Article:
Since I was working as React developer it was just a matter of time when I would check out React Native. My first touch with it did not go out good at all. And I am not talking about writing code, but starting demo project.
I admit. Everything was my fault. Trying to act too smart and just scanning documentation was more than enough to waste few hours. To be clear, I was trying to run “AwesomeProject” generated with react-native-cli on Android emulator on Windows. This simple task is not so simple if you are trying to use “the latest” versions.
While getting advice from a good old friend StackOverfow I came across a comment that cites official documentation stating that I need to use Android 6.0. I had it enough and went back to the roots, followed instructions to the letter, and believe it or not, everything worked just fine.
A couple of the months down the road I found myself trying to help others start with the React Native and hence this article. So, how should one start?
I found three different approaches that I am going to cover here:
Create React Native App
This should be more than enough for the beginner that wants to check basic concepts of React Native. All you need is Node on your machine and Expo client app on your device and you are ready to go. Next step is to run npm i -g create-react-native-app. Once this is done you will need to run
create-react-native-app MyReactNativeApp ......... cd MyReactNativeApp npm start
Almost there. Start Expo on your device (ensure that your machine and device are on the same IP address) and scan QR code. Congratulations! You have just entered into the world of React Native.
So what is the catch?
Well… There are some limitations what you can do due to not building any native code. Not to worry thou, you will be able to do quite a lot, and once you need to take it up the notch you can “eject” project and create native builds. This comes with the price of having to install Xcode (for iOS) and JDK and Android Studio (for Android), besides some other requirements which differ from macOS, Windows, and Linux.
React Native CLI
One more time. Be sure to follow instructions as mentioned in the documentation. So, once you have run out of “OS-specific installations” and have you cli installed globally by running npm i -g react-native-cli, you are ready to create your first project.
react-native init MyReactNativeApp ....... cd MyReactNativeApp --------------- react-native run-ios -----------or-------- react-native run-android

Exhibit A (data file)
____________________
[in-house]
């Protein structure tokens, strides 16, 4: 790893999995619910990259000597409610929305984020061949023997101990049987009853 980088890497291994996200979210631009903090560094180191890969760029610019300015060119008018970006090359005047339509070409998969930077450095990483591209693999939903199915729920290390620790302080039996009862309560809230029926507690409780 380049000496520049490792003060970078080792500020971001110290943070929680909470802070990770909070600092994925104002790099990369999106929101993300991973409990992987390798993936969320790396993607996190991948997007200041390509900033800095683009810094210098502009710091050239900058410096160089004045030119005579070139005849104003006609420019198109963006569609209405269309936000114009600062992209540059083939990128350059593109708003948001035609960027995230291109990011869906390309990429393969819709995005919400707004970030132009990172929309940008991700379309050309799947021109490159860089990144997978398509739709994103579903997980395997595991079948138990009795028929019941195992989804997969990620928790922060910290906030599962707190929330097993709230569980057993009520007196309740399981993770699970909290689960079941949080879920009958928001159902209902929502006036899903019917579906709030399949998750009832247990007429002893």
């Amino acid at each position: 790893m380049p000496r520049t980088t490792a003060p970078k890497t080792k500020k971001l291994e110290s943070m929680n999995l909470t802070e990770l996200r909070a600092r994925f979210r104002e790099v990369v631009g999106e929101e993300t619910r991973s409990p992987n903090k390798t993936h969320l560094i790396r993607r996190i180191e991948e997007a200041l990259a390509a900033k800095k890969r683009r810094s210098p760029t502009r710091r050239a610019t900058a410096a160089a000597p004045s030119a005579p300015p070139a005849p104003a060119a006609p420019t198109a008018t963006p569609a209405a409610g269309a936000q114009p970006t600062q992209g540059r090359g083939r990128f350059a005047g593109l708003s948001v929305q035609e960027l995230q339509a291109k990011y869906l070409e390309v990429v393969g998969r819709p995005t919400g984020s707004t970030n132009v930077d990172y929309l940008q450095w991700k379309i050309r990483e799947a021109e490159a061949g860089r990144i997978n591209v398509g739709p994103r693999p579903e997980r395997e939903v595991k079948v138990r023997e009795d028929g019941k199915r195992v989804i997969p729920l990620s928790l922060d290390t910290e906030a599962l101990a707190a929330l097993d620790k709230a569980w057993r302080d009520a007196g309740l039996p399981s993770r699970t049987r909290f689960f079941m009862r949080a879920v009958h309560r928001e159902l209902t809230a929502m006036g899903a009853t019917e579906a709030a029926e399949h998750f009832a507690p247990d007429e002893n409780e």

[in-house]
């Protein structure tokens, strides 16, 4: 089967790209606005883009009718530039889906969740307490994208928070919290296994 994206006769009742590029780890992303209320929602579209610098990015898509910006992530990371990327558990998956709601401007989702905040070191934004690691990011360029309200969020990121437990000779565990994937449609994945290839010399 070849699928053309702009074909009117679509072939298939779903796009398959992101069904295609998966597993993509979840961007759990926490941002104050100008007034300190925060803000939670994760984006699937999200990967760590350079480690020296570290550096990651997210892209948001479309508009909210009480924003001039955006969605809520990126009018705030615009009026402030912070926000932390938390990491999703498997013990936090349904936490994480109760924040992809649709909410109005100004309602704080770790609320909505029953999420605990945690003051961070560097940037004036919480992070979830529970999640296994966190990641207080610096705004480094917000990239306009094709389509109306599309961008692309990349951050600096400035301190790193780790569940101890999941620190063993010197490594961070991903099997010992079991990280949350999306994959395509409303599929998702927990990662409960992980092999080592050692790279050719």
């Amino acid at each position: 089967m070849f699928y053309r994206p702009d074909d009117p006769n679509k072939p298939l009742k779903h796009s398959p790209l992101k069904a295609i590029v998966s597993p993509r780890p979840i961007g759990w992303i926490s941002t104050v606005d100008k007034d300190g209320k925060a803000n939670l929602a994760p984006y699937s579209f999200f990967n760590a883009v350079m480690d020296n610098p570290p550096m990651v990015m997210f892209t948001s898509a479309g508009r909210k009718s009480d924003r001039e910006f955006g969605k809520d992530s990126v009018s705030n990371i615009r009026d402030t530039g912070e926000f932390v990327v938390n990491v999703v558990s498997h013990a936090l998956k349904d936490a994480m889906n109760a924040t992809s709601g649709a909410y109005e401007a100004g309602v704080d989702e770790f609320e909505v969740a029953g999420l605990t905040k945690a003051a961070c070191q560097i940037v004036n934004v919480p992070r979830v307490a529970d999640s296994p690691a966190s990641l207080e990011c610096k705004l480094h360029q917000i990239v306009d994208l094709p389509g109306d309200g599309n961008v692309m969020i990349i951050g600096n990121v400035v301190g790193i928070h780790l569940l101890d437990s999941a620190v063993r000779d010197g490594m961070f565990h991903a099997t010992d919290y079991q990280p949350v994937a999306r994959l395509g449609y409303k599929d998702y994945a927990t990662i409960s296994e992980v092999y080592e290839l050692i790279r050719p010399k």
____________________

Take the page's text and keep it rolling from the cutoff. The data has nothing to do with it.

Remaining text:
It is that simple. Just be sure that you have your Android emulator running or that your device is connected, before running app for Android.
Even for Ignite, you will need to go through the same setup as for react-native-cli. Creating the project is a bit more complex than with react-native-cli. First install it globally npm i -g ignite-cli. Then let it run its magic
ignite new ILoveIgniteApp
You will be prompted with a couple of yes/no questions to let you chose what you want to install.
So, why would you choose something that seems more complex?
For starters ignite comes with a bunch of boilerplates that you can install from as easy as running ignite new MyNewAppName -b 'name of boilerplate'. Moreover, there is a number of plugins (npm packages) that are easily added by ignite. For beginners, it can be a source of learning how to organize the project. Ignite generates the code with clear instructions on how to modify the code so the app will work. For advanced users, it saves time with some copy-paste processes when adding native related dependencies, like google maps.
Sooner or later you will need to set up the environment, either to extend your app with native modules or to build it for AppStore or PlayStore or both. Even though you can use Expo and physical device for create-react-native-app, you can also use emulators to run your app. So do not postpone this painless, time-consuming process.
As for me, I like using create-react-native-app for trying out any non-native module related thing. When it comes to project I prefer ignite-cli since it speeds up my work. But when using a native module for the first time or playing with them, I like creating a new project with react-native-cli just to be sure I won’t miss anything that ignite will do for me.
It does not matter what approach will you chose, as long as you have chosen any.